A huge ice storm wiped out a lot of New Hampshire last Friday, and a majority of the state lost power. Something like 30,000 people, mostly in remote areas, still don't have electricity or water a week later, and NH gets pretty freaking cold in the winter. (Disclosure: both Cushie and I have family that were without power for 6 days, and in some cases 8 days and counting.)

A few trends have started to emerge as people deal with the aftermath of the storm that are sad reminders of 2005 and the weeks and months (and years) that followed Hurricane Katrina. That crisis seems to have created a kind of blueprint for what happens after large scale disasters.

(Note: we're not trivializing all the horrors that people in New Orleans and the surrounding areas went through and are still dealing with. At all. We're drawing some parallels between situations that have some similarities but are totally different in scale.)

While most people in New Hampshire have gotten their power back, a few isolated areas are still waiting, and were told yesterday it might not happen until after Christmas. People in Brentwood, NH have started making signs asking for help that doesn't seem to be coming:

Residents frustrated with the conditions on the road, where trees and wires still obstruct traffic in a number of places, have placed a sign on a barrier that reads "Help" and "Forgotten by Unitil and Exeter DPW."

Just give it a few more weeks, people of Brentwood, and you might come up with signs as memorable as those we saw along the Gulf Coast ("We Are American, Where Is FEMA?", "Still Heer"), like the infamous big dog, claw hammer, ugly wife guy in NOLA.

Some looting has also started to happen in abandoned houses and businesses with non-functioning burglar alarms, but of course, with a special New England twist:

In the 12-hour period between house checks, someone had forced entry into the home and stole numerous items. Police captain Raiche said some of the stolen items included seven rifles and shotguns, jewelry and two high-definition, plasma televisions.

Another burglary occurred Friday night at the popular restaurant and nightspot Kelley's Row, located on Central Avenue in Dover. Police say someone forced entry into the restaurant while much of Central Avenue was in the dark that night.

"They have a burglary alarm but they didn't have power, so the alarm didn't matter," Raiche said.

A flat-panel television and $100 worth of lobster meat were stolen.

"We have very few leads at this point," Raiche said.

And there are problems with FEMA and resources sitting in a warehouse somewhere, not reaching the people who need them:

Dover resident Jim Alty told the Herald he had been told there were 53 generators, along with several pallets of water, at Pease national guard base. He said he was concerned they weren't getting to the people who needed them.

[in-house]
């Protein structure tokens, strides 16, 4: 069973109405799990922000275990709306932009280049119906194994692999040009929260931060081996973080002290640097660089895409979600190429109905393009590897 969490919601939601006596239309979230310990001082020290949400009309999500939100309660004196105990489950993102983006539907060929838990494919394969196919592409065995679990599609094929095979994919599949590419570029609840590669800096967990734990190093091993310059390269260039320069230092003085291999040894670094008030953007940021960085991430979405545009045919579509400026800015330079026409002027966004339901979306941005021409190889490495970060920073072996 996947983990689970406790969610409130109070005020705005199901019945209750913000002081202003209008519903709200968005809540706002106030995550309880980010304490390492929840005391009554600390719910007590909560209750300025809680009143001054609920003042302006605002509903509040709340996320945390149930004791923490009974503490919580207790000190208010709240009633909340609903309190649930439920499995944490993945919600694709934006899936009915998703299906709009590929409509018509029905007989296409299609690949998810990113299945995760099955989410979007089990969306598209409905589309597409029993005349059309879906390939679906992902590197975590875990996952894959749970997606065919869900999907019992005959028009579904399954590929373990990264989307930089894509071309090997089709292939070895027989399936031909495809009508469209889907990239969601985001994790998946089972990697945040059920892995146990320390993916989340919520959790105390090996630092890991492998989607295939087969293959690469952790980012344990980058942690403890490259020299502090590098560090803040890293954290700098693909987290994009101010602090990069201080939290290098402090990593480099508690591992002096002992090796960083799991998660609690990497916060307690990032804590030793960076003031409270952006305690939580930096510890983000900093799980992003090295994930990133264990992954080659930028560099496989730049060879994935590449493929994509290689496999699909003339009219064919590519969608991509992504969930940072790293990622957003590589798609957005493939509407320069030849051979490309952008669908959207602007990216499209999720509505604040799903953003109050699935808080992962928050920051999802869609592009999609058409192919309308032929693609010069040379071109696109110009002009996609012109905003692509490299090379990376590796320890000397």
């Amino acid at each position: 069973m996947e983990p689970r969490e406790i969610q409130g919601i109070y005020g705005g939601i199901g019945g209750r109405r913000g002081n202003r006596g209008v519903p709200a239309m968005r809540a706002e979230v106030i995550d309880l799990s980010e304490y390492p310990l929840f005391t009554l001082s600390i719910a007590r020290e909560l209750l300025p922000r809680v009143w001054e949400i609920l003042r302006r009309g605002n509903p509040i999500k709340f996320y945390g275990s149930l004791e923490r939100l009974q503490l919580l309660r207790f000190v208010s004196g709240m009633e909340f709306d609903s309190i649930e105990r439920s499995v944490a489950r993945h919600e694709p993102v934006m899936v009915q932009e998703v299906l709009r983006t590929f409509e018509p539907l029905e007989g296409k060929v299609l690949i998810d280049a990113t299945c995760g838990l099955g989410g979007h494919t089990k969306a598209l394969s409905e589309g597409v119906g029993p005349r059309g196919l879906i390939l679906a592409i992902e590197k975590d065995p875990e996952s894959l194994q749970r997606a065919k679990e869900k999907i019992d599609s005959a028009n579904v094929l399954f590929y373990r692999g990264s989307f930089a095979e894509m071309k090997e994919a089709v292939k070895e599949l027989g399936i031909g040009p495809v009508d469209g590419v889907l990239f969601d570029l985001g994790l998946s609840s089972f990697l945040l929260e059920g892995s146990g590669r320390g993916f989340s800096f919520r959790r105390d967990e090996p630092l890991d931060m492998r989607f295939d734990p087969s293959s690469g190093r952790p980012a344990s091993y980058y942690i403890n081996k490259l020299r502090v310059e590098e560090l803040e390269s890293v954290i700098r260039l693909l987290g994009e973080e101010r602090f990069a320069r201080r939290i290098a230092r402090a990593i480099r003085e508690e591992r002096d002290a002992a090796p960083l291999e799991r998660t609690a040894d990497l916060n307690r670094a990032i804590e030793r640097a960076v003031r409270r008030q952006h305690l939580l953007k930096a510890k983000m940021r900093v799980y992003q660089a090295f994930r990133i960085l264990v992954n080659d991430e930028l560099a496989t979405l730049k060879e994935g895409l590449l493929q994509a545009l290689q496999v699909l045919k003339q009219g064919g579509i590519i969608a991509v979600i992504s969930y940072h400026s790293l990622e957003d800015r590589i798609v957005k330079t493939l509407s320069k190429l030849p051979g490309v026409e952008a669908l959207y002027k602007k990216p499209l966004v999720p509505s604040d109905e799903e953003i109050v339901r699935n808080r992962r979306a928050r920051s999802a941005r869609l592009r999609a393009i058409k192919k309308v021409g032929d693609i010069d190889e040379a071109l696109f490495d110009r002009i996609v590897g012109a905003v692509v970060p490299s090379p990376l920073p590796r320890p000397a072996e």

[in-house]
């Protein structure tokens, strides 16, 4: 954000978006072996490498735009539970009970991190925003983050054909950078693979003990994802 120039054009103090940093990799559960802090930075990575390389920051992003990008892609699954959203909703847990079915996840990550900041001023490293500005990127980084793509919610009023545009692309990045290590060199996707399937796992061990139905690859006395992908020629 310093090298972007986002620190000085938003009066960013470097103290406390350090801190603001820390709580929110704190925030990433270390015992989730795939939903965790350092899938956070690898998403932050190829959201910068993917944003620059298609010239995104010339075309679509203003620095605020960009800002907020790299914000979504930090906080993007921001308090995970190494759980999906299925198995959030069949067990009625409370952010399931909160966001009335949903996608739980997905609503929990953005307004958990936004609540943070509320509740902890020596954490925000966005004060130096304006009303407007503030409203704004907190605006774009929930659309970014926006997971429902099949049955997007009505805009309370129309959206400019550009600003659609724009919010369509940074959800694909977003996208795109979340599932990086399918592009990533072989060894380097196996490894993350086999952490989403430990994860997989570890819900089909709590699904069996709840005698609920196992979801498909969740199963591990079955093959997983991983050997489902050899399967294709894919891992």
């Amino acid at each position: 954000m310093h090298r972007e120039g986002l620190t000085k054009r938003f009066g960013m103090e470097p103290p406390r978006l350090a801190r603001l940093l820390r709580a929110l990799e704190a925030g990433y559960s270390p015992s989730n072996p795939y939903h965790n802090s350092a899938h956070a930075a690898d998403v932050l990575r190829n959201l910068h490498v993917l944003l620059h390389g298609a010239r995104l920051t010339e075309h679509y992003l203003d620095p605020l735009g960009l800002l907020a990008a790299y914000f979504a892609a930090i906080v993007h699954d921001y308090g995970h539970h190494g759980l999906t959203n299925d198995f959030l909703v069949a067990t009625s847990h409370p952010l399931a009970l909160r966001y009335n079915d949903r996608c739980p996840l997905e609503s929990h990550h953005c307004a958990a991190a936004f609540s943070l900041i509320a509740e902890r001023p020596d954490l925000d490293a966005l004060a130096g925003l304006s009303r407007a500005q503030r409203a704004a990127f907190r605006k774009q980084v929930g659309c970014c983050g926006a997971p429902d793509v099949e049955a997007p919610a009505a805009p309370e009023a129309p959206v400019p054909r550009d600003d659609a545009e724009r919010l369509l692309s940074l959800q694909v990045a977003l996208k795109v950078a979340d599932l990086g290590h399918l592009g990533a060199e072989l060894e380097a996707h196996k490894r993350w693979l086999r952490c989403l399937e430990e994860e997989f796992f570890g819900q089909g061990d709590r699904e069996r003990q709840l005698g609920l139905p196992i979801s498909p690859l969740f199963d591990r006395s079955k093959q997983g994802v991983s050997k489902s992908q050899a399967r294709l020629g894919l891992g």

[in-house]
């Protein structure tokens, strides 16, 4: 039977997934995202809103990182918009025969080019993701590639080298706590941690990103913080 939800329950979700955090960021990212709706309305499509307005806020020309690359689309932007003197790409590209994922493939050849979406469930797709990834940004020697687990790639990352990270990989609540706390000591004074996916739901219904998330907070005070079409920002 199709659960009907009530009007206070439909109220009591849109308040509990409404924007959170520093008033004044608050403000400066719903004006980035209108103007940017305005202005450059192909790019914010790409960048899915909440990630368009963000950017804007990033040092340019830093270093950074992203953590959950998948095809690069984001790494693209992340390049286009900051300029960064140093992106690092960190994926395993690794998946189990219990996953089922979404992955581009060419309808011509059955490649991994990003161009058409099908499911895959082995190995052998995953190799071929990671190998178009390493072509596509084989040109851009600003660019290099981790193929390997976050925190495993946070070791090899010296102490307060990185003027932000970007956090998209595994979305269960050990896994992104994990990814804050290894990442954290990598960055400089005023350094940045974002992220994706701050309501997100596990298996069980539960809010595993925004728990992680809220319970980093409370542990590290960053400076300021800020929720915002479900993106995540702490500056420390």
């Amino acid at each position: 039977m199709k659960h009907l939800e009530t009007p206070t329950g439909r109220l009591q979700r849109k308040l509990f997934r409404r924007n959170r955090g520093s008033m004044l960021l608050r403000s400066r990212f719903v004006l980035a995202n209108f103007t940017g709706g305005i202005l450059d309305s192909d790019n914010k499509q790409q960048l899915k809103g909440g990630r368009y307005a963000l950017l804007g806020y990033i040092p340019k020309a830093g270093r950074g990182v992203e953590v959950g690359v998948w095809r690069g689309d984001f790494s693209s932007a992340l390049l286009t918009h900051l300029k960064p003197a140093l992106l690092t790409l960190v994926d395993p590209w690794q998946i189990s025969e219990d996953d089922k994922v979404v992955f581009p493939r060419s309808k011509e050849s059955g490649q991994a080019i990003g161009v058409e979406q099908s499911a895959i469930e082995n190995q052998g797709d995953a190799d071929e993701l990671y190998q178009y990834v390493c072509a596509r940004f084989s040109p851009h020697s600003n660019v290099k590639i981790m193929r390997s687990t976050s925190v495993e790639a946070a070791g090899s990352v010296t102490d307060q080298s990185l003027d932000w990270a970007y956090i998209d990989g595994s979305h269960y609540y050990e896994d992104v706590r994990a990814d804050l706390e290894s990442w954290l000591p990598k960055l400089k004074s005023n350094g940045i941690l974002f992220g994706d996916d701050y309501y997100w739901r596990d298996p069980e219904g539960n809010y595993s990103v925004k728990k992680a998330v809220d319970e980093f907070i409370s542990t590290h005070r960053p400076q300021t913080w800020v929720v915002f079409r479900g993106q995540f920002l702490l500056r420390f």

A call to Sherri Pierce, spokeswoman for the 157th Air Refueling Wing, confirmed they were there. "But they are not under our control," Pierce said. "They are under the control of FEMA."

If things keep getting worse, hopefully we'll get New Hampshire natives Adam Sandler or Sarah Silverman to say "George Bush doesn't care about rural people" on live TV.

December 17, 2008

Imagine college. Now imagine your roommate is Tracy Morgan.

Tracy Morgan in goggles

We all love to watch Tracy Morgan on 30 Rock every week, but how's his film career going? What has he done since Little Man, First Sunday from earlier this year, and Deep in the Valley, an almost definitely pornographic Kim Kardashian vehicle in which Tracy plays Busta Nut?

Variety announced today that Tracy Morgan will star in Freshman Roommates, in which a hapless dude drunkenly responds to a Nigerian scam email. Then Tracy Morgan, an actual deposed Nigerian prince, shows up at his door looking for his inheritance. Crazy! So we're probably looking at a weirder Coming to America with more costume changes, more strippers, and more inappropriate jokes that make you wonder if Tracy Morgan is actually mentally ill or just really good at his shtick.

The drunken emailer is played by the guy with the video camera from Cloverfield, and the screenplay is by John Mulaney, who wrote for SNL's Weekend Update Thursday series, and Nick Kroll, one of the Cavemen.

December 15, 2008

Which soul icon will Beyoncé play next?

Beyonce as Etta James, Cadillac Records

Beyoncé's latest movie, Cadillac Records, tells the story of Chicago's Chess Records, an early blues, soul, and rock label that introduced black artists to white audiences and global stardom. Beyoncé plays Etta James, and though her acting is a little uneven and the movie isn't doing especially well at the box office (it opened last week in 9th place, this week it's at 11th), she's got an Executive Producer credit and sings the hell out of a lot of soul classics on the soundtrack.

Her last major role was in Dreamgirls, the quasi-historical story of Motown Records, Detroit's early pop and R&B label. She played the Diana Ross character, and even though she was flat as a flounder, she looked great in those early 60's outfits and more or less held her own in a mediocre movie.

So what's next? I'd like to see the early rock label triumvirate completed with a movie about Stax Records, Memphis's early soul and funk label. Like Chess, most of the greats on Stax were men (Isaac Hayes, Booker T and the MG's, Otis Redding) but there were a few outsize female icons that would be great for Beyoncé to play. She could do a pretty good Mavis Staples [photo], beating out her older Staple Sisters to become the lasting solo star. I'm not Beyoncé's greatest fan, and she's better at pop than soul, but she's trying to stretch herself into a respected actress, which is good. Plus she's probably a major draw for audiences that might otherwise not care about movies about old record labels.